Bright Star, would I were stedfast as thou art
The speaker in this poem is talking to a star. Weird, huh? Well, in poetry, you can get away with anything. So what does he tell the star? Well, he starts off by saying how he wishes he were as "stedfast" as it is. Because the star he's talking about doesn't move, it's likely that Keats means the North Star (a.k.a. Polaris). The North Star, of course, is the one star that doesn't move in the sky, because it is directly above the North Pole. Thus, sailors use it as a point of navigation.
All very interesting, but why is Keats's speaker talking to the star? Hard to say, because, then in the next line, he shifts gears, and starts talking about all the ways in which he doesn't want to be like the star. Now it seems he doesn't like the idea of spending all eternity in loneliness, watching the chill-inducing spectacle of water flowing endlessly around the earth, and snow falling on barren landscapes. Hm.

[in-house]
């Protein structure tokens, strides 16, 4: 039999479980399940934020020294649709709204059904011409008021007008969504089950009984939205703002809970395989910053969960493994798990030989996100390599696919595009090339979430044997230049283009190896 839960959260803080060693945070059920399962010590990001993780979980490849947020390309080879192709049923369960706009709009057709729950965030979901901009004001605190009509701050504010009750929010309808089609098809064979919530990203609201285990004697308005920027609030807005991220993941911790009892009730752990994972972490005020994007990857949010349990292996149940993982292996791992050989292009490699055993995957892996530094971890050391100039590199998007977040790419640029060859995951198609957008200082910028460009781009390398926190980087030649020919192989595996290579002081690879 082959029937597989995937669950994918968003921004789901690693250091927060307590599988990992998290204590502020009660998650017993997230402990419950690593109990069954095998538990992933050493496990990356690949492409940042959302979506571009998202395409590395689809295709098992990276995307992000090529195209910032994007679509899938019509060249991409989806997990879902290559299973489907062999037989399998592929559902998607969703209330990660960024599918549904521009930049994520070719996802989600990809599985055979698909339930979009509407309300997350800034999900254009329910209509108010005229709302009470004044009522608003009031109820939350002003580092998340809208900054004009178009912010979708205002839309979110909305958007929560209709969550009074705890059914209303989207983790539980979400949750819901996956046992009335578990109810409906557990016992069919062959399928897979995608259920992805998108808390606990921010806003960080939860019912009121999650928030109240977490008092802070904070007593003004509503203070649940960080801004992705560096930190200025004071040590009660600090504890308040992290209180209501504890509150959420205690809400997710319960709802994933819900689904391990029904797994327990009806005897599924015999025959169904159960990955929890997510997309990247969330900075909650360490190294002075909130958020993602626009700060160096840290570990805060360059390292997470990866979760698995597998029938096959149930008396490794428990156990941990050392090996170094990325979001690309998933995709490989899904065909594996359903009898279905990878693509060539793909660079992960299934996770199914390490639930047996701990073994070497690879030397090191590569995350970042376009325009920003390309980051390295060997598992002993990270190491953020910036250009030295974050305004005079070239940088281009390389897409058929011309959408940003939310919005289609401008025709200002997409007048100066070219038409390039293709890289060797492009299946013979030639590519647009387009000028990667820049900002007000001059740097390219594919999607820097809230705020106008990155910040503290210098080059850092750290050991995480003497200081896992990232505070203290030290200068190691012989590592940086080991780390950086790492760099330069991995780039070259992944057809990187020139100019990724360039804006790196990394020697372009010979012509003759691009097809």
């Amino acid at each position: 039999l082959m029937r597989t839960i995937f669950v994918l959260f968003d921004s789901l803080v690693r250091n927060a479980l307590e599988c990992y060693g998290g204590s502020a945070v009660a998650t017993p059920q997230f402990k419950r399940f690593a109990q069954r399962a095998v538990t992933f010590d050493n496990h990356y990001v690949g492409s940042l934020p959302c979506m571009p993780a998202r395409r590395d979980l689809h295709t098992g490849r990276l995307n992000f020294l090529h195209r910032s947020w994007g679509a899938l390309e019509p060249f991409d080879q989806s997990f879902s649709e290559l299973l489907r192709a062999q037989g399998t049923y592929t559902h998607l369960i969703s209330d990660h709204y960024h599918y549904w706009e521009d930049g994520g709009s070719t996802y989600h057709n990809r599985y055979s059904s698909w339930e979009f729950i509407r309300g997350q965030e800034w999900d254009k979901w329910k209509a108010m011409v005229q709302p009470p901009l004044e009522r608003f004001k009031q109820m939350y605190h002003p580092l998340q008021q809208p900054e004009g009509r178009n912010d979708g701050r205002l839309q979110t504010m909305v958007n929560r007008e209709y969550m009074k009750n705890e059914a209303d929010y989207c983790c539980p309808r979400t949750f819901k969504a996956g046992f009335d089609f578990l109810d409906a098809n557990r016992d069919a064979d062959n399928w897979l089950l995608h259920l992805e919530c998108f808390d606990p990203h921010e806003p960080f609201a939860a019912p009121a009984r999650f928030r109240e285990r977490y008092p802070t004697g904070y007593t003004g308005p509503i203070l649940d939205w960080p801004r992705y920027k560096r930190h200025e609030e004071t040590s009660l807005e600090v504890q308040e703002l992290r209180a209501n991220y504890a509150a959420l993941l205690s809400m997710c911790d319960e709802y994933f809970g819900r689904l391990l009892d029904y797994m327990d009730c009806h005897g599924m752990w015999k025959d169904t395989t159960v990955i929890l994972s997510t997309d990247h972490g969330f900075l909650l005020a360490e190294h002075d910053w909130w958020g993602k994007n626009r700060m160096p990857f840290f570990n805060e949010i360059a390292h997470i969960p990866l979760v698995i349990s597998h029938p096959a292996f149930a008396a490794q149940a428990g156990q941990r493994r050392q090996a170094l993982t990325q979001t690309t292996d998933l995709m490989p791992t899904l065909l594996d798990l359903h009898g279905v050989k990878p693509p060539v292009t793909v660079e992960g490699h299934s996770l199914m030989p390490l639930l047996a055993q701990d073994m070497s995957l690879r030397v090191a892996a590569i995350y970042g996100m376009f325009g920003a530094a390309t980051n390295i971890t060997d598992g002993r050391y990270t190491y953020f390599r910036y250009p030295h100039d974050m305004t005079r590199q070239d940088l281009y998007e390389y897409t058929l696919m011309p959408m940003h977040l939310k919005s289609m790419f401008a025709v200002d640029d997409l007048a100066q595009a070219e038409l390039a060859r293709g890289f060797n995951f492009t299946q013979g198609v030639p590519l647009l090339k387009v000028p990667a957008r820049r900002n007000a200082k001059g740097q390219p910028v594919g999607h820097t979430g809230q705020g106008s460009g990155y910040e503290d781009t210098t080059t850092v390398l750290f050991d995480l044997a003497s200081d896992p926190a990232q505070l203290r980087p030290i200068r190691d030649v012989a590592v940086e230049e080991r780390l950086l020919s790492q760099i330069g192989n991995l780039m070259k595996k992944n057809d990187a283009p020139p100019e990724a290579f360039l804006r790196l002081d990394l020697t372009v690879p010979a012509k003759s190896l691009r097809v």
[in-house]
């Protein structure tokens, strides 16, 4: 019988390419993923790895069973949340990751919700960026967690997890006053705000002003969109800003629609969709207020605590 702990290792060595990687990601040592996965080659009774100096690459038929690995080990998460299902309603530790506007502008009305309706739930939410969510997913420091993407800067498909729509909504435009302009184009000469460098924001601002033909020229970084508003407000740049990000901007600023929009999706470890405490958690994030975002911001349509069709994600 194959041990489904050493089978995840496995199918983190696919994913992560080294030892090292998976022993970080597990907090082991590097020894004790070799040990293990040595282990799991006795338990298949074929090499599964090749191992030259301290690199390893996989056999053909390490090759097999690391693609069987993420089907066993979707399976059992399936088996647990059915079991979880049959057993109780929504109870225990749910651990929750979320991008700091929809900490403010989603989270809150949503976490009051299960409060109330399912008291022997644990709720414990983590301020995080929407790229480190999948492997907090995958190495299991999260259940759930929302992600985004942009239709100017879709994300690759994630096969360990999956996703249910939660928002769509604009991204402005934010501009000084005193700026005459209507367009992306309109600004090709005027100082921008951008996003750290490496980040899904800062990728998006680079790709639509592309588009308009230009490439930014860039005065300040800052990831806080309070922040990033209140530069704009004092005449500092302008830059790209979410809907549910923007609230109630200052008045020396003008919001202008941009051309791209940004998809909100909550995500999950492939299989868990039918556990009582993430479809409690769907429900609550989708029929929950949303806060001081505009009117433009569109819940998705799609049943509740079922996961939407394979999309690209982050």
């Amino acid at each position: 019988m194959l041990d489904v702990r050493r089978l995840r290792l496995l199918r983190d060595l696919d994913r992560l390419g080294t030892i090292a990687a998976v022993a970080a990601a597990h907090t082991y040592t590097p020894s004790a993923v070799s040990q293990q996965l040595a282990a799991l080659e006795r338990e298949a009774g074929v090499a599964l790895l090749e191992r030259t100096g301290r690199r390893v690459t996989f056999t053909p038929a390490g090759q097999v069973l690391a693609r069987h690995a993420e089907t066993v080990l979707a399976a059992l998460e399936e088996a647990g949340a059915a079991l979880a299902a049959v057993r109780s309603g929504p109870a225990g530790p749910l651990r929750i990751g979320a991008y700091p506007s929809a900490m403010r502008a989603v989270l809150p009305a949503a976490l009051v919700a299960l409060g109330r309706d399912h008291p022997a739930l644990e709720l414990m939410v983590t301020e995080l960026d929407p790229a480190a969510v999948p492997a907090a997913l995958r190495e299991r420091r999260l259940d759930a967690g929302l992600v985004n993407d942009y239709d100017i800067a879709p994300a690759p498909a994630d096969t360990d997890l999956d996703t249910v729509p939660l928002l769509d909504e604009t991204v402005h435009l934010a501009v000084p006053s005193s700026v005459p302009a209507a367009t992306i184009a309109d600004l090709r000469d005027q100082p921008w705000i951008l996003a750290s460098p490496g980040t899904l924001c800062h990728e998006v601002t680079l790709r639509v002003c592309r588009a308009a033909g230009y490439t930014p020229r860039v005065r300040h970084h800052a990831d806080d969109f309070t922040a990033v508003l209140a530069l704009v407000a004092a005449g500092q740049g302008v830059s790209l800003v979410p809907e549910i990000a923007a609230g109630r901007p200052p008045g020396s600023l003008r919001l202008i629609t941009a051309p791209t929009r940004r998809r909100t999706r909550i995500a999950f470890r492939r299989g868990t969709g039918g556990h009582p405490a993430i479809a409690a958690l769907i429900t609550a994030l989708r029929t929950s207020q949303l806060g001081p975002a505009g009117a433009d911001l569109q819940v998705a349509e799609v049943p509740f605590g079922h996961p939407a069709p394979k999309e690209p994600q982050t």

So what was up with all that wanting to be a star business? In the ninth line, we start to get a hint. The speaker wants to be like a star in the sense that the star doesn't move, and never changes. But he wants to take that whole never moving, never changing bit, and put it in a different context. He wants to spend all eternity with his head lying on his girlfriend's breast. And if he can't spend all eternity like that, he'd rather die, by swooning. So, basically, he'd like to be like the star, but...